4.6L (1996-2004 Modular) MustangTechnical discussions on 1996-2004 4.6 Liter Modular Motors (2V and 4V) within. Sponsored by Cruizin Concepts
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Rebuilding my son's 2002 GT engine, I'm about to order more parts and have to choose a damper. LMR sells some for less than $200, but I haven't heard of those manufacturers before. The two big players in the damper field are ATI and Fluidampr.
Cost for either is the same at ~$380. This engine will be N/A with Manley forged pistons, forged rods, stock crank, .020 over, and possibly TFS 38cc heads with a TFS Stage II cam for a CR somewhere in the neighborhood of 11.25:1 (according to the guy I talked to at MHS). Not absolutely sure he can afford the heads yet, but we'll see.
I called Fluidampr this morning and they no longer make a damper for this engine, part number 660202. They said it was never a big seller for them, so they discontinued it. I do like the idea of the Fluidampr better than the traditional design like the ATI damper, in that the Fluidampr should protect against harmonic vibrations over all RPM ranges, instead of being tuned to a specific RPM like traditional balancers are. There are still a few Fluidampr balancers out there, so I could pick one up for the same price.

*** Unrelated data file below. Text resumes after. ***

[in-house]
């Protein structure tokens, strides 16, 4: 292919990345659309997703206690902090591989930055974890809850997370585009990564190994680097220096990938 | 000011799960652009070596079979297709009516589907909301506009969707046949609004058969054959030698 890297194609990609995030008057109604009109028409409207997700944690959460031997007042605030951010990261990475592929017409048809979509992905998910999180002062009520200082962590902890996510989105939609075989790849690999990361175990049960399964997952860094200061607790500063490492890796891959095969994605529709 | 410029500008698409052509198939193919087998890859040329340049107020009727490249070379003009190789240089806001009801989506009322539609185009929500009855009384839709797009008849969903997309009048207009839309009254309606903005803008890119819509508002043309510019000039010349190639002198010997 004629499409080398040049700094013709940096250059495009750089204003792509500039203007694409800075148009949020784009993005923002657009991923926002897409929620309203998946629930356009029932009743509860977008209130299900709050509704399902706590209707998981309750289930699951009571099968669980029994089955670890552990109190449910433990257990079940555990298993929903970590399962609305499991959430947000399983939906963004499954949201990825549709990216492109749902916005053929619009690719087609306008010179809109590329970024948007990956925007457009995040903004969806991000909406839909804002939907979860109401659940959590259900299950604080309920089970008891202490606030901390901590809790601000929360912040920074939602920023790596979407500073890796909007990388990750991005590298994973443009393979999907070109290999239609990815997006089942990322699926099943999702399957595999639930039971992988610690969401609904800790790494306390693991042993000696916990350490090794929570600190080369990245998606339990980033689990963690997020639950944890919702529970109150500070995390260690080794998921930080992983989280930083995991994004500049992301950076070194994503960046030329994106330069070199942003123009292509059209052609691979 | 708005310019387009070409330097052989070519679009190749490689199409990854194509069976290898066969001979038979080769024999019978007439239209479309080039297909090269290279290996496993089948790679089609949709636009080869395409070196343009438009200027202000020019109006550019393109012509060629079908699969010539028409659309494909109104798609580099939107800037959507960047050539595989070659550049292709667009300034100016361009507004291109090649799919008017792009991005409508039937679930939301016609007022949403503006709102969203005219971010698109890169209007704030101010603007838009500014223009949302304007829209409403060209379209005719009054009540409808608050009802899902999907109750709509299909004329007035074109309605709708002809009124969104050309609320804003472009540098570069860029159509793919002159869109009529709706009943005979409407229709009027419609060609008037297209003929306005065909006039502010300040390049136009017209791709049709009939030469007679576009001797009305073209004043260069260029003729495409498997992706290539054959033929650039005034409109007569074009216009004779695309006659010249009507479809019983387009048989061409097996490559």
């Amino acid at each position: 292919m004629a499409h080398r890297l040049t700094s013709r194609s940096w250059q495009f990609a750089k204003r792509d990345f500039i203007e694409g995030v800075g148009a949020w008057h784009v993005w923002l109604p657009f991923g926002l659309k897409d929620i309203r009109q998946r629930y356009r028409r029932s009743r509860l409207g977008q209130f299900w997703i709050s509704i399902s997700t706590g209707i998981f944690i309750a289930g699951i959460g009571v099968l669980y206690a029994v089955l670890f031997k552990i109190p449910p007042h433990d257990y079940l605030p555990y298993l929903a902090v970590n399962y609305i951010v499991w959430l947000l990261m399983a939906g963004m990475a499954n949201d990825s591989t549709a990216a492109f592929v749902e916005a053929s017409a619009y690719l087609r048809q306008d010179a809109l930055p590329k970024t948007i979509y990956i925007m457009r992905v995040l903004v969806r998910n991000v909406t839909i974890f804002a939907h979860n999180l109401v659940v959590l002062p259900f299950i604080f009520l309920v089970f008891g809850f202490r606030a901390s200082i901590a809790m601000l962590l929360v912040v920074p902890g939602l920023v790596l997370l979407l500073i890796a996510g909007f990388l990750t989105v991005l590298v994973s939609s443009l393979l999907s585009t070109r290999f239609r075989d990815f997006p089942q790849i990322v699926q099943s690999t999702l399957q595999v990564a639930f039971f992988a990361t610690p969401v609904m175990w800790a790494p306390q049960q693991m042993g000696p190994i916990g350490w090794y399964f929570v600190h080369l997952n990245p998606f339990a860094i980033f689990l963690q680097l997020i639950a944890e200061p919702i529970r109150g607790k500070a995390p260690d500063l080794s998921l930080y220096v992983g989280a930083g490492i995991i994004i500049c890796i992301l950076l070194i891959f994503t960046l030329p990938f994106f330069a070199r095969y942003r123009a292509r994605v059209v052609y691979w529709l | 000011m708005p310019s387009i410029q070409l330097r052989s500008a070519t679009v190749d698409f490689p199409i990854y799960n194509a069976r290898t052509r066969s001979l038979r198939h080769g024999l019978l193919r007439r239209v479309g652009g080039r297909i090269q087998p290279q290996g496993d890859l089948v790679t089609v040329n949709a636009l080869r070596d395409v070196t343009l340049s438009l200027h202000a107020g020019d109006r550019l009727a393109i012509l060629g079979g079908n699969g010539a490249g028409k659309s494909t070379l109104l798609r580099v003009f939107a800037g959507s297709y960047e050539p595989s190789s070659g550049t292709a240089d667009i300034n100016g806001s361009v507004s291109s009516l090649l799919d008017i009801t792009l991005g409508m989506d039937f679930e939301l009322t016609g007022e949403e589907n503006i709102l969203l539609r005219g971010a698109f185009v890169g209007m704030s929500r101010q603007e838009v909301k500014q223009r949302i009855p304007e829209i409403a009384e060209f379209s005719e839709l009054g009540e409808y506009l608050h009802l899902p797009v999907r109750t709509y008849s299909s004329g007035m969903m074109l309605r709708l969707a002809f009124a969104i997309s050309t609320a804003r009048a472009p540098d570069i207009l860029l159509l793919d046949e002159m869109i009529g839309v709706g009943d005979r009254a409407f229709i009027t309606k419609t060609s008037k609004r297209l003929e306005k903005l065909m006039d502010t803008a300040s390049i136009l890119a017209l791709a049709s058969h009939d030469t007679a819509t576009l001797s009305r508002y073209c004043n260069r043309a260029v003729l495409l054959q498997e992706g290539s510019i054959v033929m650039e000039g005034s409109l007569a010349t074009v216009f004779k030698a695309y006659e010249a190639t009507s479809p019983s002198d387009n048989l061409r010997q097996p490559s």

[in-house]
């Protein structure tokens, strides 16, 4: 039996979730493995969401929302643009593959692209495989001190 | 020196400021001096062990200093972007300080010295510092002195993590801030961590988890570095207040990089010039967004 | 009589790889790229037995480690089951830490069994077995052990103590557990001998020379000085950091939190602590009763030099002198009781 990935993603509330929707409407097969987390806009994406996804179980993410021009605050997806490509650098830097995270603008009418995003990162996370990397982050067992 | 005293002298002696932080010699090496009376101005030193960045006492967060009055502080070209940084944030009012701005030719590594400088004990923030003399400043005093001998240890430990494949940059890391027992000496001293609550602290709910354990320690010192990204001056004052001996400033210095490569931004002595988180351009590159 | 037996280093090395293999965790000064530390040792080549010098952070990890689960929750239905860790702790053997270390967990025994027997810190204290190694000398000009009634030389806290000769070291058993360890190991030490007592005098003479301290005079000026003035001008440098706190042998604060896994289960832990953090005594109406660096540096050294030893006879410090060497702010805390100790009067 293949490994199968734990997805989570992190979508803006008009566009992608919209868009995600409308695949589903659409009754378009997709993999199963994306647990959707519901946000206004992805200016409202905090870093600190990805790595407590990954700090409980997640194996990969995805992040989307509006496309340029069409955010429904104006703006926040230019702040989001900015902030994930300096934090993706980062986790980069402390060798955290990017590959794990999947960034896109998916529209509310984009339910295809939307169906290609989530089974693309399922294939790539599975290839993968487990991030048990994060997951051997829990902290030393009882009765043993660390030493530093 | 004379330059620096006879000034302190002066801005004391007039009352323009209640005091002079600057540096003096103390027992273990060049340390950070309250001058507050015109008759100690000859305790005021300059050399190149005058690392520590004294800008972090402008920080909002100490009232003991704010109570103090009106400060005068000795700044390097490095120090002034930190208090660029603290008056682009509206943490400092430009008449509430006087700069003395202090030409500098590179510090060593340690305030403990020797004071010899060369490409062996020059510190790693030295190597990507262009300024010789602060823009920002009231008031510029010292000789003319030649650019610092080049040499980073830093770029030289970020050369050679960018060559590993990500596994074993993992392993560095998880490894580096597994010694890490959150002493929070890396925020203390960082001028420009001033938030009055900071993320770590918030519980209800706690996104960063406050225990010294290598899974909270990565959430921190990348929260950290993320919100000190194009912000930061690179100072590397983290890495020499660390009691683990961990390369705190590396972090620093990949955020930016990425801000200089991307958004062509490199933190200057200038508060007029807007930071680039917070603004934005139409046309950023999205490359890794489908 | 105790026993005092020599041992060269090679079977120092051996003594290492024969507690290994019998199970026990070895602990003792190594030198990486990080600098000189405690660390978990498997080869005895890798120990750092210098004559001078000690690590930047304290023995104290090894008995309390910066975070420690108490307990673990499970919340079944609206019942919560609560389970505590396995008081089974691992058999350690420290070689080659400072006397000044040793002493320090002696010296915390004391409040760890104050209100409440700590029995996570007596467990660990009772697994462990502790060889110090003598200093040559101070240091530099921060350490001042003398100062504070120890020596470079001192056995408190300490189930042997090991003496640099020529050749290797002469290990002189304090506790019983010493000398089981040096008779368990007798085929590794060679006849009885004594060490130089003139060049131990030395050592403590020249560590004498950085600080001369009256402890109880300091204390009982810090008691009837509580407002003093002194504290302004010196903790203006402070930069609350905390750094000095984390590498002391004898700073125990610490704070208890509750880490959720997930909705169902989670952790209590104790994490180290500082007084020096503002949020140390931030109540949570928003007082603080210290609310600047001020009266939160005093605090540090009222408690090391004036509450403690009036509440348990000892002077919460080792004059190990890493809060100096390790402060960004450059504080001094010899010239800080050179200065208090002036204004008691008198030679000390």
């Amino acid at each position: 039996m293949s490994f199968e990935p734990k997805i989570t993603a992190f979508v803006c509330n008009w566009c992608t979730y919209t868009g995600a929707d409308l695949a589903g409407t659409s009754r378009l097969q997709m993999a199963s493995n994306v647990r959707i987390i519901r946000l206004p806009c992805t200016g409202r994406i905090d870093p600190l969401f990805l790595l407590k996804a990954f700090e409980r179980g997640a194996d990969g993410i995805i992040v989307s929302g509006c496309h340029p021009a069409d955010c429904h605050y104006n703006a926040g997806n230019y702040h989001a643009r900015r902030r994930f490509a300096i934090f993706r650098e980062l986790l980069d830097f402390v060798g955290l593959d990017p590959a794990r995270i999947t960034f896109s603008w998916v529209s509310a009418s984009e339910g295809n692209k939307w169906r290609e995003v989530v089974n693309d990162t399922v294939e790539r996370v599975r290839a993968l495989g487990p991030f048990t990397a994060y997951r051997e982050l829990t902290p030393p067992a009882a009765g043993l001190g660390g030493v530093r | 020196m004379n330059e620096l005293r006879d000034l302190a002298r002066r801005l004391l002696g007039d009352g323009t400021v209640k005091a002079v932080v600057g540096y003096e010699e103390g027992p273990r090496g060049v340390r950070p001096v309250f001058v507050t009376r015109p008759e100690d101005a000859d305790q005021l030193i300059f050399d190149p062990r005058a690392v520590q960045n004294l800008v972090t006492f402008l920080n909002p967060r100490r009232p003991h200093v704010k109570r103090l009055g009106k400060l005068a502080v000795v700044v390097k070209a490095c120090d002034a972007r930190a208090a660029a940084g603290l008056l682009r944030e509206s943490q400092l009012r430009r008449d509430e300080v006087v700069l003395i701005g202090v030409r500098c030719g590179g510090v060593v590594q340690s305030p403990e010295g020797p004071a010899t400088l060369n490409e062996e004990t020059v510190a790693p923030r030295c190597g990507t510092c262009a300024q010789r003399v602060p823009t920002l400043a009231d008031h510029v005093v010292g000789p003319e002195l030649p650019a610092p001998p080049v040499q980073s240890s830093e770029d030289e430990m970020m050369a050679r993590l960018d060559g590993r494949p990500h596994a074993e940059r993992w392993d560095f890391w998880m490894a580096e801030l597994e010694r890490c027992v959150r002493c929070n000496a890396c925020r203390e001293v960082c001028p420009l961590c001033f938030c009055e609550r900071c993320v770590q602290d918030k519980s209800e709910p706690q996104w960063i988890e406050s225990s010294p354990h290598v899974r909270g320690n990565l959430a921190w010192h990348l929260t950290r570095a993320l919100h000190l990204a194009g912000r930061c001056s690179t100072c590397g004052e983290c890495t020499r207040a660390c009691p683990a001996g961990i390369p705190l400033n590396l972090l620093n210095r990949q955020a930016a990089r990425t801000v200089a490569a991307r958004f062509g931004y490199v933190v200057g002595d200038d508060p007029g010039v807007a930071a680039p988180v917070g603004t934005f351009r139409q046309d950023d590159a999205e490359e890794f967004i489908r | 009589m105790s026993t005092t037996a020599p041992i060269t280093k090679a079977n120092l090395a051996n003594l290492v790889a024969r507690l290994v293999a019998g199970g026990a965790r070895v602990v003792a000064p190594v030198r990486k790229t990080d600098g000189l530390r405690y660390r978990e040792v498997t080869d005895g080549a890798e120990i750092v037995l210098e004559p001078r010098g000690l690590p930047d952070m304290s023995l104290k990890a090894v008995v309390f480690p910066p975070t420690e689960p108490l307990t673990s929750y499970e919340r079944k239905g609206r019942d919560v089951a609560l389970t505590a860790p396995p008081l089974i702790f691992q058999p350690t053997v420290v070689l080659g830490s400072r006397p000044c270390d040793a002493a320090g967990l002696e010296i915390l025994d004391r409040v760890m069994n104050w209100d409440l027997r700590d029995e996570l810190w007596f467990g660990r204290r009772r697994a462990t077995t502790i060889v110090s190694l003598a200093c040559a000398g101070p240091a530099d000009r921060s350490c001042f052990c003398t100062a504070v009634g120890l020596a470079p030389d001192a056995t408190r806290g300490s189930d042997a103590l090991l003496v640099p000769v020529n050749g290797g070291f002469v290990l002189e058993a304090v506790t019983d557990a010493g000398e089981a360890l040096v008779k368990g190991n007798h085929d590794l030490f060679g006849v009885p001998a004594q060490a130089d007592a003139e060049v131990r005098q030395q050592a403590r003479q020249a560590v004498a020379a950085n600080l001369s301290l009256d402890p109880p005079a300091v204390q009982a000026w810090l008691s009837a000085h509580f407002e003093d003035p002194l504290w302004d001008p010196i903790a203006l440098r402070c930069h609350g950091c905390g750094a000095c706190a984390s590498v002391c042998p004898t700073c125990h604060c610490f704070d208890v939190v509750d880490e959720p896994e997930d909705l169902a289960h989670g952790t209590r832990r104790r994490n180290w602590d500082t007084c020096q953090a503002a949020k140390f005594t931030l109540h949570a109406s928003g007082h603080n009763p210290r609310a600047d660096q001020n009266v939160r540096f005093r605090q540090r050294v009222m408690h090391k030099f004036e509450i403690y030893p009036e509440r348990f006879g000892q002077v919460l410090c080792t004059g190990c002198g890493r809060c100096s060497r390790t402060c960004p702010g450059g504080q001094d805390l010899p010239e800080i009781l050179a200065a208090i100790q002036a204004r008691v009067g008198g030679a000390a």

Opinions on the pros and cons of each design?
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For now, stock RPM limit. He doesn't have enough cash for an aftermarket intake plenum. That is much easier to change than the heads, and the original heads are trash because the cam bridge retainer bolts were loose and the cams walked, destroying the heads and bridge retainers (and the metal that went through the engine destroyed the rest of it). The stock intake stalls out at 6500 RPM for a stock displacement engine. He is bored .020 over, which adds 2 cubes. Combine that with the higher flowing TFS heads and it's not doing the stock intake any favors when it comes to upper RPM limit power. He may eventually go with a TF intake, but that is down the road a ways.
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